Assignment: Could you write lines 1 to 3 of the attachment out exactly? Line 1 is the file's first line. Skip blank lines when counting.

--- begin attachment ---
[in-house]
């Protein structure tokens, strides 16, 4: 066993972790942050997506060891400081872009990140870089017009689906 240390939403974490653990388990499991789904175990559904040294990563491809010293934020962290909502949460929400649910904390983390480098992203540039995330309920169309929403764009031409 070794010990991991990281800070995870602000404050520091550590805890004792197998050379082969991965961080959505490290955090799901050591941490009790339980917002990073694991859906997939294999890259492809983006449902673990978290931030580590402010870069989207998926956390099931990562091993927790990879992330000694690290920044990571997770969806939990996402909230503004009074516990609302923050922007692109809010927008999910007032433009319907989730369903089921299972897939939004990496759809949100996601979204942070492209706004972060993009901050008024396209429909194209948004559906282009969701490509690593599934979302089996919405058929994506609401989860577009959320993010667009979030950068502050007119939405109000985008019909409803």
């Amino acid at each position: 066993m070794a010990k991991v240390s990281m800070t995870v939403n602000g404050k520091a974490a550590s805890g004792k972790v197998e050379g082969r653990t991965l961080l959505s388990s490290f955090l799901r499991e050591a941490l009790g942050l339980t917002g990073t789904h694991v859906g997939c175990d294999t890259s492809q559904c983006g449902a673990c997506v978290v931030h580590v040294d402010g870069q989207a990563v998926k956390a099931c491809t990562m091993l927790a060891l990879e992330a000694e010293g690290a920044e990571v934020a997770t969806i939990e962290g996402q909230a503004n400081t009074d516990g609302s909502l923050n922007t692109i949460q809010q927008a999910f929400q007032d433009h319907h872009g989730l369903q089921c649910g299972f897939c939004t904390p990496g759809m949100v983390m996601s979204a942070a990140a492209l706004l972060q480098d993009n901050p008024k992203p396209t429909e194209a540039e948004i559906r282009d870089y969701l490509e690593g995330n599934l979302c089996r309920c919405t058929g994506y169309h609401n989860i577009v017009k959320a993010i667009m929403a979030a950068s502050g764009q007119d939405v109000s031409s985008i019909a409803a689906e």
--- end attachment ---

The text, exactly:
[in-house]
């Protein structure tokens, strides 16, 4: 066993972790942050997506060891400081872009990140870089017009689906 240390939403974490653990388990499991789904175990559904040294990563491809010293934020962290909502949460929400649910904390983390480098992203540039995330309920169309929403764009031409 070794010990991991990281800070995870602000404050520091550590805890004792197998050379082969991965961080959505490290955090799901050591941490009790339980917002990073694991859906997939294999890259492809983006449902673990978290931030580590402010870069989207998926956390099931990562091993927790990879992330000694690290920044990571997770969806939990996402909230503004009074516990609302923050922007692109809010927008999910007032433009319907989730369903089921299972897939939004990496759809949100996601979204942070492209706004972060993009901050008024396209429909194209948004559906282009969701490509690593599934979302089996919405058929994506609401989860577009959320993010667009979030950068502050007119939405109000985008019909409803």
């Amino acid at each position: 066993m070794a010990k991991v240390s990281m800070t995870v939403n602000g404050k520091a974490a550590s805890g004792k972790v197998e050379g082969r653990t991965l961080l959505s388990s490290f955090l799901r499991e050591a941490l009790g942050l339980t917002g990073t789904h694991v859906g997939c175990d294999t890259s492809q559904c983006g449902a673990c997506v978290v931030h580590v040294d402010g870069q989207a990563v998926k956390a099931c491809t990562m091993l927790a060891l990879e992330a000694e010293g690290a920044e990571v934020a997770t969806i939990e962290g996402q909230a503004n400081t009074d516990g609302s909502l923050n922007t692109i949460q809010q927008a999910f929400q007032d433009h319907h872009g989730l369903q089921c649910g299972f897939c939004t904390p990496g759809m949100v983390m996601s979204a942070a990140a492209l706004l972060q480098d993009n901050p008024k992203p396209t429909e194209a540039e948004i559906r282009d870089y969701l490509e690593g995330n599934l979302c089996r309920c919405t058929g994506y169309h609401n989860i577009v017009k959320a993010i667009m929403a979030a950068s502050g764009q007119d939405v109000s031409s985008i019909a409803a689906e």